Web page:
“The pub is closed,’ barked Robert with barely a glance at the man to whom he was showing his obvious disdain through unwarranted rudeness.
Without looking at the councillor, the man replied in a quiet yet authoritative voice. “Not to me it’s not, I have some questions about the death of Billy Freeman.”
Dave stood up, and putting his cigarette back in the packet, he stepped towards the man in the flat cap. “And what do you want with us, Mr….”
“Smith, Detective John Smith.” The man responded curtly.
“Of course,” sneered Robert and everyone sniggered. The detective fixed a smile on his face but did not rise to the bait.
“You are the Rawlinsons, I take it?” the man enquired, looking from Belinda to Dave who were a little taken back at the fact he knew their names.
The detective continued, “How long did you know the victim for?”
Dave waved his hands about dramatically and answered in a somewhat business-like fashion.
“We didn’t know the layabout in any personal capacity, of course. My firm had lent him some money recently, so it is a pity the man died. We’ll be in contact with the family, of course, see what we can recover, but I hardly remember the man, only his large interest payments.”
Dave’s eyes glinted with glee at the thought of how much money he had extracted from the poor vulnerable man and the idea that this exploitation could not continue was the only regret he had.
The detective gave Belinda a long inquisitive stare. “And how long did you know Billy for Mrs Rawlinson?”
“I didn’t.” She mumbled, looking deeply uncomfortable as pink spots appeared on her cheeks even penetrating through the thick make up.
The detective let out a long sigh and he placed his hat on the counter before taking his coat off and putting it around a nearby chair. Pulling out a notepad, he clearly wasn’t going anywhere soon.
“Hmmmm, Mrs Rawlinson, according to my sources, you had been having an affair with Billy Freeman for several weeks. Is that true?”
Both the Rawlinsons looked deeply embarrassed, and Robert let out an extremely audible gasp.
“It’s over Detective Smith, it was a stupid fling, nothing more.” Belinda barely opened her mouth to speak. “I lost myself for a few weeks.”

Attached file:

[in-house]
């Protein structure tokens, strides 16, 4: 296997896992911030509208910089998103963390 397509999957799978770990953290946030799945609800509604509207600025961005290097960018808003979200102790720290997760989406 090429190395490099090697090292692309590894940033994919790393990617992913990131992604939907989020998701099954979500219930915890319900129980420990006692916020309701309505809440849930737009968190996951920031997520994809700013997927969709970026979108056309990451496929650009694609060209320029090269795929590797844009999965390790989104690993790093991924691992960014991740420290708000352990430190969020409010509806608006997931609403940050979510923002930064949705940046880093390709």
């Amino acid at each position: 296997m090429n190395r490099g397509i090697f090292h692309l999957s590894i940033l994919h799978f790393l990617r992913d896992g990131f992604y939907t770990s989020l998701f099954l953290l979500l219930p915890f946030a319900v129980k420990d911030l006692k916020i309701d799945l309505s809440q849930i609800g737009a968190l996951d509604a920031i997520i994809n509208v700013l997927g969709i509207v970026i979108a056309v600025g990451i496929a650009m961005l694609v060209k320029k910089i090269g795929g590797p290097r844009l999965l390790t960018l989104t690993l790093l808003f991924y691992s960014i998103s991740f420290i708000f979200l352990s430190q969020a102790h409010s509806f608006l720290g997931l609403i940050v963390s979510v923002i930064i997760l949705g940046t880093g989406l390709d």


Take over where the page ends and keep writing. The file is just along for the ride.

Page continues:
“Hmmm. That would give you both a motive, would it not?” The detective responded looking into one face and then the other. Neither of the Rawlinsons responded other than to glance at each other in uncertainty. The detective opened his mouth to press further when he was interrupted.
“Just a bit of rough on the side, I expect.” The councillor’s voice was clearly heard by all and this time the detective chose not to ignore him.
“Oh yes, Robert Carlington-Matthews; the local politician. You didn’t want Billy in the village, did you?” The detective referred to his notes before continuing in a disgusted tone.
“I see you wrote several letters to council officers expressing such. The last of which was the day before he died.”
“Yes, but that doesn’t mean I killed off the fellow! He gets given a house….”
“He was a soldier, discharged on medical grounds after 13 years’ service,” the Detective interrupted. He then turned to address the rest of the pub.
“He needed help and despite what those of you in here think, he was not lazy, nor on drugs and he had no criminal record. He was a decent man who had come across unfortunate times. You’ve seen the war memorial outside? When they came back, did they not deserve homes? Help? Kindness?”
The lock in regulars took a sudden interest in the floor as the unusual feeling of shame chipped away at each one of them. The silence stretched until it was quite unbearable. The detective turned his gaze to Sally, who did not make eye contact but instead ordered another large brandy.
“Look, I just didn’t want riff raff like that in the village.” Robert continued. “It wasn’t personal, I….”